The workshop held in Salamanca on April 24th, 2012 addressed existing approaches and current challenges regarding the key issue of domain specialization in the training of future translators.

The partners discussed the current state of domain specialization in existing programmes, exchanged their views and experience on the subject, presented interesting examples of good practice, and engaged in a very lively discussion about the risks and challenges that both translators and translator trainers will be facing in the interdisciplinary specialized domains of the 21st century.

Many thanks are due to all participants for the time and efforts devoted to the preliminary work that made it possible to have such a fruitful meeting and for their valuable contributions during the event, and excellent occasion for all to gain new insights to meet our common goal: to continue to improve and adapt our training to our profession’s constantly evolving needs.

Rosario Martin Ruano, Salamanca University


I would like to take this opportunity to thank you all again for your involvement in the Prague workshop on Friday, April 20.

Both the workshop and the social programme were enjoyed immensely and I am very thankful to everyone who contributed either with their presentations or to the institutional representatives who supported the event.

Tomáš Svoboda, Institute of Translation Studies, Charles University Prague, Czech Republic.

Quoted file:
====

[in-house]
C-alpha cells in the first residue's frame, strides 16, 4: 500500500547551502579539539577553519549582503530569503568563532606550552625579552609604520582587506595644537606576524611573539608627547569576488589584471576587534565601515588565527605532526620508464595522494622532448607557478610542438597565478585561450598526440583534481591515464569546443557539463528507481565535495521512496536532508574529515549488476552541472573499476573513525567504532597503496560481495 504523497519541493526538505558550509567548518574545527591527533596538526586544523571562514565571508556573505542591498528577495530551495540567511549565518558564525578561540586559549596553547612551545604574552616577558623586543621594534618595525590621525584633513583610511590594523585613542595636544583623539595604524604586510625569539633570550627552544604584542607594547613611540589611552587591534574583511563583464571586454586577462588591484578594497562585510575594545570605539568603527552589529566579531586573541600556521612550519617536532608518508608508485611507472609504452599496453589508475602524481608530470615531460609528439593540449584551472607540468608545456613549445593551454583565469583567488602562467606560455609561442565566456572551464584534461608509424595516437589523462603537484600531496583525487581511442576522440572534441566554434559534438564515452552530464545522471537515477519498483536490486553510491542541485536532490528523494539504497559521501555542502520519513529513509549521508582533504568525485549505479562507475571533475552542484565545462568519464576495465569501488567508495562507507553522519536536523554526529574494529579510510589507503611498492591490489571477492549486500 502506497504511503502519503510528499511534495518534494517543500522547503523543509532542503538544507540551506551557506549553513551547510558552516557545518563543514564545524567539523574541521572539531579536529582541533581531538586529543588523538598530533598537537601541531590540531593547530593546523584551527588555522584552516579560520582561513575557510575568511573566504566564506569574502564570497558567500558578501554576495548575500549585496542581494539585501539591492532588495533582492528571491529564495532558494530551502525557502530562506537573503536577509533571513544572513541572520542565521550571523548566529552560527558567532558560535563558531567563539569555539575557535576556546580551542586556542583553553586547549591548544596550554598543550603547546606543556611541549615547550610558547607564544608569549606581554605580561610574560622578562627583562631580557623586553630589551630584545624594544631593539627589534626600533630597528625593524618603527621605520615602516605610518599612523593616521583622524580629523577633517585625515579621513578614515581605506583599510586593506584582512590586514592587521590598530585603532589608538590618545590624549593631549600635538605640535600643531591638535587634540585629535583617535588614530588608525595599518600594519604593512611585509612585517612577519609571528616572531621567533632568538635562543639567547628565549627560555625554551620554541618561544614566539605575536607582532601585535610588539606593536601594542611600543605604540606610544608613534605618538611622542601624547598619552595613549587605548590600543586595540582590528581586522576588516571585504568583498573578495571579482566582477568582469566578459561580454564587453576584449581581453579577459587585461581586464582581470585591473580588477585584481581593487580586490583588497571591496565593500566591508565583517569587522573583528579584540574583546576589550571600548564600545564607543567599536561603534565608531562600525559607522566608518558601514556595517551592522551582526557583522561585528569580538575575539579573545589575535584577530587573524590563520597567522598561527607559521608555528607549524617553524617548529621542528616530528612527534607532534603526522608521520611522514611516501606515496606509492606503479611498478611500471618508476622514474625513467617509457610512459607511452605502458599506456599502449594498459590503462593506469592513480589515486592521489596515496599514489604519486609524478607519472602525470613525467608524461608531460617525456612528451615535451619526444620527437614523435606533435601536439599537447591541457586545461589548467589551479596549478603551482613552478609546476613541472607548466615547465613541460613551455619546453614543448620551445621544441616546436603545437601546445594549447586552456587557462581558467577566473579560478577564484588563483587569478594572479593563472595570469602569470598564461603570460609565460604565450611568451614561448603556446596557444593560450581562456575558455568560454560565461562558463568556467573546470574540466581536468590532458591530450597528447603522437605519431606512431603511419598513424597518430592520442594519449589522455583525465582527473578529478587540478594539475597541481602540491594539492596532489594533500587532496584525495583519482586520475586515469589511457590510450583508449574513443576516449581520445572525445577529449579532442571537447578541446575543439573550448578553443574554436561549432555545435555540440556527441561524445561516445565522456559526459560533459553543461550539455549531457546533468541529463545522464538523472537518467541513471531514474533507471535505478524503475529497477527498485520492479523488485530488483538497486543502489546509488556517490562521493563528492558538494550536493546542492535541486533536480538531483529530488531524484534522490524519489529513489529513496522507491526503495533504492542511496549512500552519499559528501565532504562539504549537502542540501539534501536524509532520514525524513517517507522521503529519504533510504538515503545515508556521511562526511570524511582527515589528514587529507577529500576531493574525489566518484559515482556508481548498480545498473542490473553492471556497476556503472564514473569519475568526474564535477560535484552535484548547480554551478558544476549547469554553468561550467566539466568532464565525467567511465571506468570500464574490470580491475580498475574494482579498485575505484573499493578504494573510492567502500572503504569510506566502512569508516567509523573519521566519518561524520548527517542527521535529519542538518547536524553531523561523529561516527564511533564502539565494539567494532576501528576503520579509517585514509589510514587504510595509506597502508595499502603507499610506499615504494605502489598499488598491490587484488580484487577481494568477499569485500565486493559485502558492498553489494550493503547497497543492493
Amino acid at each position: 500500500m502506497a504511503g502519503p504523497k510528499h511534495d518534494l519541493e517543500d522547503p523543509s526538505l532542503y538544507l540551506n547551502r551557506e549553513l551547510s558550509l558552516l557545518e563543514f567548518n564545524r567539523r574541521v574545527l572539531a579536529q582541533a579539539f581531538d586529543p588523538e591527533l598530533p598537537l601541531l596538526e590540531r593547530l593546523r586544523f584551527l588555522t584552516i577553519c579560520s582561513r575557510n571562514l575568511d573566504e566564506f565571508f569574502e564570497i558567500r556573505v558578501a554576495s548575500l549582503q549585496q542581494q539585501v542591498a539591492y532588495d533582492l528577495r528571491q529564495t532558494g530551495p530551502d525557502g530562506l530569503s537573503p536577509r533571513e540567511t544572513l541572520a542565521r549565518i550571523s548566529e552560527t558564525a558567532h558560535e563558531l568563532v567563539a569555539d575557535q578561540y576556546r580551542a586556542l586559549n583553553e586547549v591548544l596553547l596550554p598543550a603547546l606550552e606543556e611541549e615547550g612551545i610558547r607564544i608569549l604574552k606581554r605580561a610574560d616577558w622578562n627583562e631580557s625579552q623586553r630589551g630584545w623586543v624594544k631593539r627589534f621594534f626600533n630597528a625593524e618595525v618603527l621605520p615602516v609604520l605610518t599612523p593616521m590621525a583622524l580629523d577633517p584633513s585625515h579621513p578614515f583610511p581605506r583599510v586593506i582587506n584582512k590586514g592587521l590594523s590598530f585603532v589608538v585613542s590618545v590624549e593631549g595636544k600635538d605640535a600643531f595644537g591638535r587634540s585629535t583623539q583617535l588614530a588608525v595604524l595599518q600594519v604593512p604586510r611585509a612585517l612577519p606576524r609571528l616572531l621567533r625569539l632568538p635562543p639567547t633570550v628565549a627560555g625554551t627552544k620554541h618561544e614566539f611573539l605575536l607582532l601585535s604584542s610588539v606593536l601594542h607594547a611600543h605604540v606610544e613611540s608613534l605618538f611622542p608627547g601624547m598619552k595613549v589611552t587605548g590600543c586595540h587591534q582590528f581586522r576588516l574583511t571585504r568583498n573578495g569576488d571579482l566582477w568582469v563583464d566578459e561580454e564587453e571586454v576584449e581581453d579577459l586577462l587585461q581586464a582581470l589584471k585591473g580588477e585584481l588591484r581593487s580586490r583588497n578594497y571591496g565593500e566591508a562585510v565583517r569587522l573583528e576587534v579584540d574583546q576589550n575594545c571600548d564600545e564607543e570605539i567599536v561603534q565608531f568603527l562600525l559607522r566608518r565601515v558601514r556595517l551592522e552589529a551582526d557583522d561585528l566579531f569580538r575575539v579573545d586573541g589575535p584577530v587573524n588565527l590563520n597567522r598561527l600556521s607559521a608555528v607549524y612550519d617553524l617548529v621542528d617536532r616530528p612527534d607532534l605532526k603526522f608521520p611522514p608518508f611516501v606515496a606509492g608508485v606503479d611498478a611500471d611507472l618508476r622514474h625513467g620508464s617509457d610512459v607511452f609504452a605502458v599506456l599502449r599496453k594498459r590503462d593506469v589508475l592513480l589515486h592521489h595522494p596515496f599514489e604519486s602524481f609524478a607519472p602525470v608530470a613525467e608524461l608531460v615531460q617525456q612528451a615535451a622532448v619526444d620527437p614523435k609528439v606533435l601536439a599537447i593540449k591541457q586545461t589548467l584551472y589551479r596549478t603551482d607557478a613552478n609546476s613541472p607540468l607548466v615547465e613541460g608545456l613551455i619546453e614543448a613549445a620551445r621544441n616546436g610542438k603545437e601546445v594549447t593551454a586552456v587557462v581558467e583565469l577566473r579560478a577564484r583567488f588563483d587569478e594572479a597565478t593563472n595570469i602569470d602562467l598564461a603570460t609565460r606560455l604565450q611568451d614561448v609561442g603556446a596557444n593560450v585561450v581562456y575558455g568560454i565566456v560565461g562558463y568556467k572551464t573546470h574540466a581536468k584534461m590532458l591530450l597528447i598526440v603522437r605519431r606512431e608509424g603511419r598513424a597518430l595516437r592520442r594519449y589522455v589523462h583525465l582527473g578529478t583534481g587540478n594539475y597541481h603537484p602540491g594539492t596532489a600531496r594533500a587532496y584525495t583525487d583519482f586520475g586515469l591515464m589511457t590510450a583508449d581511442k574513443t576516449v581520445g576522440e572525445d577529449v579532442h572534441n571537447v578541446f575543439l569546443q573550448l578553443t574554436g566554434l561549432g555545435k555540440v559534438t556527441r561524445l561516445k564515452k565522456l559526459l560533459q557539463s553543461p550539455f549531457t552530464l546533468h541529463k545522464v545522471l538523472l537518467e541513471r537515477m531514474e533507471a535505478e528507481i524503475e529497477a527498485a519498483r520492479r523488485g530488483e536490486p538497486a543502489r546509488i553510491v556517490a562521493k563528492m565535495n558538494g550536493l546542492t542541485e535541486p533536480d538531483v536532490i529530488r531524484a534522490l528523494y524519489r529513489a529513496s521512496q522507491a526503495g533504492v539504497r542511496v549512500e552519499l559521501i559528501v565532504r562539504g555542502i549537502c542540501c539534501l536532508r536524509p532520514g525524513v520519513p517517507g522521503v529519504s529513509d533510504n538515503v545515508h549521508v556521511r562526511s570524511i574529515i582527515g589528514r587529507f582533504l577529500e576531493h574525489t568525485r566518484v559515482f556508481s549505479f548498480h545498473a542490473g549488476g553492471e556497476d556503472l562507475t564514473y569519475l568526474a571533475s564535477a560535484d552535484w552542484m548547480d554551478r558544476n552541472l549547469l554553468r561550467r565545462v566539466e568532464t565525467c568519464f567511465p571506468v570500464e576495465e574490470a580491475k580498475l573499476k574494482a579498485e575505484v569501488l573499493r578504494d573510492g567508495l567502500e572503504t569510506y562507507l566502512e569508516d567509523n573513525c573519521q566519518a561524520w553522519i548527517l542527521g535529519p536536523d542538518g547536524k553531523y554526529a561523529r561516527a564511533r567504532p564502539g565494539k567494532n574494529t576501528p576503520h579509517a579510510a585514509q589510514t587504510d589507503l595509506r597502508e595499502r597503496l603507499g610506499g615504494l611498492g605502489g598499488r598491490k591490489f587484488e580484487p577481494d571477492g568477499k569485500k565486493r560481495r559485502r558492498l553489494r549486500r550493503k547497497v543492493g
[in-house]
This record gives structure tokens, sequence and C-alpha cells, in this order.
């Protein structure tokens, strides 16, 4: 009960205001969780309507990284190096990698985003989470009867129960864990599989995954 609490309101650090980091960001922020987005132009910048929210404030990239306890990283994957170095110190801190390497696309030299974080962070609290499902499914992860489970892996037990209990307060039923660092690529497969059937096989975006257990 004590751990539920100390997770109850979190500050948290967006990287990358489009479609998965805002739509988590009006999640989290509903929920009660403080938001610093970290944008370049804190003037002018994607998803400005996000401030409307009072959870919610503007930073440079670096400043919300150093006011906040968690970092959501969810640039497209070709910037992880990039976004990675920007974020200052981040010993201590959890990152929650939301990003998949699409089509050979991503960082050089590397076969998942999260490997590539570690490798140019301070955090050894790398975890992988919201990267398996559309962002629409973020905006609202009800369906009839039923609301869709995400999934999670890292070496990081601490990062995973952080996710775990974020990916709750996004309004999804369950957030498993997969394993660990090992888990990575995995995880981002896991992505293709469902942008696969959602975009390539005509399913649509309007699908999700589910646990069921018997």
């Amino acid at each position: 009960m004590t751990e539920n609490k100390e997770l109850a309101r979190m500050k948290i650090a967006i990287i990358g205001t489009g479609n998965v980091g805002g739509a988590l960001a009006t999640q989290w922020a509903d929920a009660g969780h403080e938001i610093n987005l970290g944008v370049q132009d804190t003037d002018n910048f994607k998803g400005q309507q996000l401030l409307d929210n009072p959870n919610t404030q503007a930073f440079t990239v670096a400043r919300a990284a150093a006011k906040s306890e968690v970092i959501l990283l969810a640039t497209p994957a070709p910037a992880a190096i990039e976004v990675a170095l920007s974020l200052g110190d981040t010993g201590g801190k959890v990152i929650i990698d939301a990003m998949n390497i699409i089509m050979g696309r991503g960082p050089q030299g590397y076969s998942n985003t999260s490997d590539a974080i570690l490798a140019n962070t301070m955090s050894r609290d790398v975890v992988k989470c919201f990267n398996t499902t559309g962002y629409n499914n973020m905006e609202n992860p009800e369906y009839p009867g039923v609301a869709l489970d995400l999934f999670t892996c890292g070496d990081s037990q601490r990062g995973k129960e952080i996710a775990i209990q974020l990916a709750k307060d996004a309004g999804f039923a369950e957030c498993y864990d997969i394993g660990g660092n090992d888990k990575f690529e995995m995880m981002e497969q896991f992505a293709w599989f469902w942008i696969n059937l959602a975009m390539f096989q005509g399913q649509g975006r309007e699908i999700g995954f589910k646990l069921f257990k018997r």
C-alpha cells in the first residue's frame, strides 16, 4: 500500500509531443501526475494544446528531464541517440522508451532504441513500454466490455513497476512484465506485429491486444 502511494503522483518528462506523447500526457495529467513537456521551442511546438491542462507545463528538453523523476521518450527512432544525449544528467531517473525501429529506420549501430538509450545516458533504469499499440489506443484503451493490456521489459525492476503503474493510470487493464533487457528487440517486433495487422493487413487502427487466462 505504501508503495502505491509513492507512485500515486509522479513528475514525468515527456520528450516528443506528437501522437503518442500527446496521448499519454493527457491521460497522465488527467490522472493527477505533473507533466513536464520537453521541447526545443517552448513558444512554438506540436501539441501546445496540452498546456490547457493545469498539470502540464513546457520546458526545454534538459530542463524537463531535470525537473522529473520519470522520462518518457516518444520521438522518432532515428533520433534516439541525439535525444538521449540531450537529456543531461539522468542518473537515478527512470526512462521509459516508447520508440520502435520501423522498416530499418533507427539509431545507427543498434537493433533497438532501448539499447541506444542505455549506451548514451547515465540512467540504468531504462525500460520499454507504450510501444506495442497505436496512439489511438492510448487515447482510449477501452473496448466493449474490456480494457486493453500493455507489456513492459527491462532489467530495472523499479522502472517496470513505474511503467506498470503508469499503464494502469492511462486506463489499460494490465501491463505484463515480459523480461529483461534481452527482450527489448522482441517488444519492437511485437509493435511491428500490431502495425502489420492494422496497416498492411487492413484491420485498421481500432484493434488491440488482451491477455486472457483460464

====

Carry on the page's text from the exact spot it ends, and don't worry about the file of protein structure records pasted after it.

The workshop of Work Package 5.3: Training for professional practice: professionally-oriented practices, took place on 31 March 2012 at Aston University in Birmingham.

The participants discussed the results of previously conducted surveys which had been summarised in a draft Synthesis report. Four main issues were considered in more depth: (i) Specific modules which focus on professionally oriented practices, (ii) Translation ‘companies’ run by students, (iii) Work placements/internships, and (iv) Contributions by professional translators. After a lively exchange and illustration of examples of good practice, the participants agreed on case studied to explore further.


Many thanks are due to all participants for the time and efforts devoted to the preliminary work and for their contribution to a very enjoyable and fruitfiul meeting.

Christina Schäffner, Aston University

The OPTIMALE conference took place on December 1st 2011 in Brussels. The aim of the conference was to take stock of the work carried out over the first year of the OPTIMALE project and to publicize our first results, the interactive map and the results of the employer survey.


Thank you to all participants for attending this first conference and for their valuable contributions, both in the plenary sessions and in the workshop sessions on Thursday afternoon.


Particular thanks to the panel of experts and representatives of the professions who responded to the initial findings in a Europe-wide perspective.


Draft programme


Many thanks to all the participants, both Optimale members and not, of the Trieste workshop.

Having representatives of translator trainers, translators' employers and professional translators all around the same table to exchange views and ideas on the links between translation quality, translator employability and translator training, was in itself a great success and is bound to raise the status of the translator's profession.

With the support of the Lifelong Learning Programme of the European Union.

This project has been funded with support from the European Commission. This Website reflects the views only from the author, and the Commission cannot be held responsible for any use which may be made of the information contained therein.